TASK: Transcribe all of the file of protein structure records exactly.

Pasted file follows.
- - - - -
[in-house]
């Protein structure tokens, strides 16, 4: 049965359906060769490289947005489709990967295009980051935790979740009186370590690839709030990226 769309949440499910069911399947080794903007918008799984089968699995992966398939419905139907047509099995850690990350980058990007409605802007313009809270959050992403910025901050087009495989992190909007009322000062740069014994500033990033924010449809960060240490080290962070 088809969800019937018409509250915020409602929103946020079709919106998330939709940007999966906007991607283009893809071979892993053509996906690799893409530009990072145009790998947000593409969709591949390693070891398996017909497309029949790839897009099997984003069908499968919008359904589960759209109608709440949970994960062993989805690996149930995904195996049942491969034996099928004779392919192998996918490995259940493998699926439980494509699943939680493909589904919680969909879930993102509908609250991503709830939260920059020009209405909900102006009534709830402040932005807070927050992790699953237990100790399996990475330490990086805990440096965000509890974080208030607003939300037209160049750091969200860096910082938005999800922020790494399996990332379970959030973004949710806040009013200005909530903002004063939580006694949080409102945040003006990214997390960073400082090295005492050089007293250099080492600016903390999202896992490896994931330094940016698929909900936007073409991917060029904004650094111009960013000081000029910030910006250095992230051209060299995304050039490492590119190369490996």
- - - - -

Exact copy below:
[in-house]
């Protein structure tokens, strides 16, 4: 049965359906060769490289947005489709990967295009980051935790979740009186370590690839709030990226 769309949440499910069911399947080794903007918008799984089968699995992966398939419905139907047509099995850690990350980058990007409605802007313009809270959050992403910025901050087009495989992190909007009322000062740069014994500033990033924010449809960060240490080290962070 088809969800019937018409509250915020409602929103946020079709919106998330939709940007999966906007991607283009893809071979892993053509996906690799893409530009990072145009790998947000593409969709591949390693070891398996017909497309029949790839897009099997984003069908499968919008359904589960759209109608709440949970994960062993989805690996149930995904195996049942491969034996099928004779392919192998996918490995259940493998699926439980494509699943939680493909589904919680969909879930993102509908609250991503709830939260920059020009209405909900102006009534709830402040932005807070927050992790699953237990100790399996990475330490990086805990440096965000509890974080208030607003939300037209160049750091969200860096910082938005999800922020790494399996990332379970959030973004949710806040009013200005909530903002004063939580006694949080409102945040003006990214997390960073400082090295005492050089007293250099080492600016903390999202896992490896994931330094940016698929909900936007073409991917060029904004650094111009960013000081000029910030910006250095992230051209060299995304050039490492590119190369490996």